In honor of father’s day this Sunday, we are revamping a few stories that celebrate the inspiring dads out there in the world, empower dads, or highlight the incredible experience of fatherhood.
Learning and teaching from home
Taking classes or working from home without the luxury of a home office means trying to navigate the day from your couch or dining room table while attempting to ignore distractions from family members, roommates, or pets. For kids transitioning to online learning, the lack of an adequate learning space in their home is a big issue. Fortunately, parents in Maryland are stepping up to create workspaces for children through the fast-growing “Desks by Dads” initiative.
Started by parents of three Jessica and Al Berrellez, Desks by Dads was launched as a Facebook group to connect handy parents with kids in need of a functional workspace for virtual school. Jessica, a local teacher, noticed that many of her students lacked a functional workspace, so Al came up with a simple blueprint for a desk that can be built in about an hour for just $40.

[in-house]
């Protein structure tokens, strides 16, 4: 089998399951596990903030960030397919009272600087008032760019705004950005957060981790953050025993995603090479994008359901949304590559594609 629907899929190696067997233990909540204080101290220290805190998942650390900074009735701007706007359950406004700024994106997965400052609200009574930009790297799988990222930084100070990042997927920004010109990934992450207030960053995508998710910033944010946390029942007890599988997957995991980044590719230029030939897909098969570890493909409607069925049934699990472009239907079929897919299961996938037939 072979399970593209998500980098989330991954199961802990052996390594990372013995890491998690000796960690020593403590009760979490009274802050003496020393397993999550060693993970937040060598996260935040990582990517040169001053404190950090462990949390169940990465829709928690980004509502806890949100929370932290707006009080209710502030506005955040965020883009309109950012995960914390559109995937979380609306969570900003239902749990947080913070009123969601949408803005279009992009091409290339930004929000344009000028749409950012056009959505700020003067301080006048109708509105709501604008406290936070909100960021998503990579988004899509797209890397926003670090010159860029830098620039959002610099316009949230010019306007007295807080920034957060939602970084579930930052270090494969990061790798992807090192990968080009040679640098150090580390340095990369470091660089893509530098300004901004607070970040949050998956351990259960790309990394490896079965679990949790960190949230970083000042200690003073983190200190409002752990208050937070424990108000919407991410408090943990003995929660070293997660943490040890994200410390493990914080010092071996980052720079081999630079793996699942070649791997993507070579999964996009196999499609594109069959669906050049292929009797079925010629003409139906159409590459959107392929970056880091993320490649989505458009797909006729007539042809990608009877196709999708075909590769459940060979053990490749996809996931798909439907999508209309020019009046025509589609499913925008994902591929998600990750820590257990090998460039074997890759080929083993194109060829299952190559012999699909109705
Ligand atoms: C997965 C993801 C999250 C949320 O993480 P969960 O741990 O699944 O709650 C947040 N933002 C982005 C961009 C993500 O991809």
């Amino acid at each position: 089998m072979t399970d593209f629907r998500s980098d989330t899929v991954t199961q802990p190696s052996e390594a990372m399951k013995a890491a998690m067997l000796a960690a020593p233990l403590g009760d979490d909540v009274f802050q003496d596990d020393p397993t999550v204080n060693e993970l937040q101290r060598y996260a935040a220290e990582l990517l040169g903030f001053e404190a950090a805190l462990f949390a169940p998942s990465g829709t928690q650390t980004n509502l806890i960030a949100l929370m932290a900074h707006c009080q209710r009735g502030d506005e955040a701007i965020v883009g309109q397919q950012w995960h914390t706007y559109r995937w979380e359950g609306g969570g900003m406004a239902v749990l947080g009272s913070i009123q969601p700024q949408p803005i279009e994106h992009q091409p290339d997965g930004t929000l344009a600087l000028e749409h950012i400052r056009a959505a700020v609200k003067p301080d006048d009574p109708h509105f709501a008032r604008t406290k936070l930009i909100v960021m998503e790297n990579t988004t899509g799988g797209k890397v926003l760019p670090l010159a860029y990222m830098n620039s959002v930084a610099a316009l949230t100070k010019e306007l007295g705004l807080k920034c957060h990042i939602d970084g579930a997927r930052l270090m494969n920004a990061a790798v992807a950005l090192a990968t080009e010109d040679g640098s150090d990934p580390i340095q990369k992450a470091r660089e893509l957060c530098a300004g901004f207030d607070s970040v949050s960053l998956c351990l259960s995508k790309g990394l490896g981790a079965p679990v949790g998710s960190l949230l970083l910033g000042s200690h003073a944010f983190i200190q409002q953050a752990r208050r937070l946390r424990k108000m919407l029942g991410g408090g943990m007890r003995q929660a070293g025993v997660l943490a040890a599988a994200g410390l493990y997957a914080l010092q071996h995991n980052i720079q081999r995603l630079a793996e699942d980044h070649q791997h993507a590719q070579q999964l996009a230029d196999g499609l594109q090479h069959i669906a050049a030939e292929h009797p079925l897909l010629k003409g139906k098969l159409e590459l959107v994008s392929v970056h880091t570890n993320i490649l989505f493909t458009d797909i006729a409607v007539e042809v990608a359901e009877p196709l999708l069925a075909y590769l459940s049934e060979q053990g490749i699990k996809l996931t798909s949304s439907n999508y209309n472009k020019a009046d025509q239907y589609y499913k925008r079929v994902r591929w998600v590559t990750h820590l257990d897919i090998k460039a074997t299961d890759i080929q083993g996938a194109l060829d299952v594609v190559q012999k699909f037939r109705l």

The movement began to grow after Al shared the blueprint on Facebook and encouraged other dads to join in the movement. Now, more than two dozen home-built desks have been delivered to the Berrellez’s house for donation to children in the community.
Al notes that the burden of at-home education often falls on mothers, but Desks by Dads is a great way for fathers to get involved and contribute to supporting their children’s education. Although it started as a small passion project, the Berrellez family is excited to see it grow into a larger movement.
As we have discussed in our stories about bridging the digital divide, online learning disproportionately disadvantages lower-income students who may not have access to educational resources like the internet, technology, and quiet learning space at home. Desks by Dads is stepping up to even the academic playing field by ensuring that all children in their community have a functional personal workspace at home.
This article was originally published on September 23, 2020.